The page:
Two weeks ago, I started a discussion on sharing finances in relationships. A BMO survey found just one-third of Canadian couples share most of their financial accounts. The rest are evenly split between sharing just some finances, or sharing nothing at all.
The survey stated nearly 70% of non-sharing couples would start sharing if it saved them more than $15 a month. Between tax efficiency, account fees, planned saving we know a couple can save much more than $15 a month simply by sharing finances. The long-term benefits of working together are substantial.
The survey also shared some interesting reasons for not sharing finances. Not surprisingly, independence and fighting over money decisions were at the top of the list. So I talked about these issues last week. Another one that scored high is the fear of a break-up.
Makes me wonder... do we plan on breakups when we enter long-term relationships? Maybe an unfortunately reality of our footloose, commitment-free, marinated in debt, financially up-heaved society?
When You Should Have Separate Finances
There are couples that should have separate finances. Typically these couples came into their relationship with very lopsided finances. They are smart people. So they entered into a legal form of marriage contract.
This is the first thing all financially unbalanced couples should do. Go to their lawyers, draft conditions, review these extensively with their individual lawyers, sign, witness, and finally file same away at each law office. Unfortunately most don't!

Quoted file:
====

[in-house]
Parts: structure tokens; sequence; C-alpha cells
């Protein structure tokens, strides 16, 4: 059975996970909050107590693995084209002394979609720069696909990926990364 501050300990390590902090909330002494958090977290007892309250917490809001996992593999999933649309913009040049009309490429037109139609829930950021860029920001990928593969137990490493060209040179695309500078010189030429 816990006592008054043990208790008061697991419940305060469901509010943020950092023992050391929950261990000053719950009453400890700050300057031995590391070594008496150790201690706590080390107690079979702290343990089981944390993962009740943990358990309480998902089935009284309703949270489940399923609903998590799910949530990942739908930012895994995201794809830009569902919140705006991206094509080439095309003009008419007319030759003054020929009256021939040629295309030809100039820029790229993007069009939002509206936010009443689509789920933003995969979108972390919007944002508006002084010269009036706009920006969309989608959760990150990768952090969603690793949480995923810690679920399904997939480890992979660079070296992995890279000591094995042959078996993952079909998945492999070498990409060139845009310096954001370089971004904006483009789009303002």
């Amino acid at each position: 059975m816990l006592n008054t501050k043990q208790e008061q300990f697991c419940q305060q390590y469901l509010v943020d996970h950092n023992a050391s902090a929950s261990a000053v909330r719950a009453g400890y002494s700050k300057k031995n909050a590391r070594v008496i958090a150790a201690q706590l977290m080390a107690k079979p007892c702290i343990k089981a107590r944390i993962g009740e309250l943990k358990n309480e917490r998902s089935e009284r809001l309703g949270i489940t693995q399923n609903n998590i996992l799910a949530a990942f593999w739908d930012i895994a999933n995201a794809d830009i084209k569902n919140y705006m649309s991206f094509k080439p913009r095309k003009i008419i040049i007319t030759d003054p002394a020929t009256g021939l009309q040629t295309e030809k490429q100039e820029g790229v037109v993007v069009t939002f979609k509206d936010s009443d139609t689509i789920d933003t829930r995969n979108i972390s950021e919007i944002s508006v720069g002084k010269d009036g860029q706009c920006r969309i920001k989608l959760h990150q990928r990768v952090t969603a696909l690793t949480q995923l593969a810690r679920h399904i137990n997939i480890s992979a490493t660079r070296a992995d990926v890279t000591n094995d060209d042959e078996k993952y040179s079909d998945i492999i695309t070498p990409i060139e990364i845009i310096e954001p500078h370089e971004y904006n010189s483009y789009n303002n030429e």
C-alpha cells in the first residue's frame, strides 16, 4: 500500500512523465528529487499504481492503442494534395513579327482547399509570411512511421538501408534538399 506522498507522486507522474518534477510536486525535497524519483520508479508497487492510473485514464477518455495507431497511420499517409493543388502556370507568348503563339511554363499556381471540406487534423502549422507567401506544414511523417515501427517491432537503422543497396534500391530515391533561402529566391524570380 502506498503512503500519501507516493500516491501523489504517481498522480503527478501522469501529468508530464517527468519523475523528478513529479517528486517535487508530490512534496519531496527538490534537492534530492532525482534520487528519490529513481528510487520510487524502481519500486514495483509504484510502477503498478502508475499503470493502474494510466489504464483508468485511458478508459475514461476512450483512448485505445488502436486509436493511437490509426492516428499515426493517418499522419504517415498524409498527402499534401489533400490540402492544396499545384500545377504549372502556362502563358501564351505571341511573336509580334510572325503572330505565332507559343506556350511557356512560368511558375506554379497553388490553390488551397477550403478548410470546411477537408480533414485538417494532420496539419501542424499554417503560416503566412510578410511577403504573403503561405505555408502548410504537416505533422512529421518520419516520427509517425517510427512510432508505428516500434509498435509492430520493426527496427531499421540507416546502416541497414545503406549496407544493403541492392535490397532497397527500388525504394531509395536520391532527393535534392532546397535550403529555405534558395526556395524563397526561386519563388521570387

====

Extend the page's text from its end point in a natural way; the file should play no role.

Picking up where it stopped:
Actually—despite a huge increase in later in life relationships with undoubtedly lopsided finances—statistics show less than 10% of all relationships are bound by enforceable relationship contracts: prenups, cohabitation agreements, marriage contracts, etc.
And guess what... without these legally binding agreements in place pretty much everything is up for grabs. That includes retirement accounts, the successful business one partner ran for years before even meeting the other partner, shares in family businesses, your mansion that your new girlfriend moved into, your philatelic collection, everything!
If your finances are lopsided, especially before your romance started, get a relationship contract done! Don't ever count on verbal assurances—amnesia is real!
Moose Tip: Start the discussion with a nice bottle of wine.
And When It Doesn't Matter...
However, if you are one of the more than 90% of couples who don't have a legal contract governing your assets in your relationship, just share your finances. There is no financial or substantial legal benefit in not doing so. Working together on finances is likely to prevent a lot of problems that could lead to a relationship failures.
Take the leap and share your financial accounts, start reverse budgeting now, teach each other about wise investing, discuss all major financial decisions, respectfully hold each other accountable, and trust each other's daily choices. This is the recipe of millionairism for long-term, bottom-up successful relationships.
Comments & Questions
All comments are moderated before being posted for public viewing. Please don't send in multiple comments if yours doesn't appear right away. It can take up to 24 hours before comments are posted.
Comments containing links or "trolling" will not be posted. Comments with profane language or those which reveal personal information will be edited by moderator.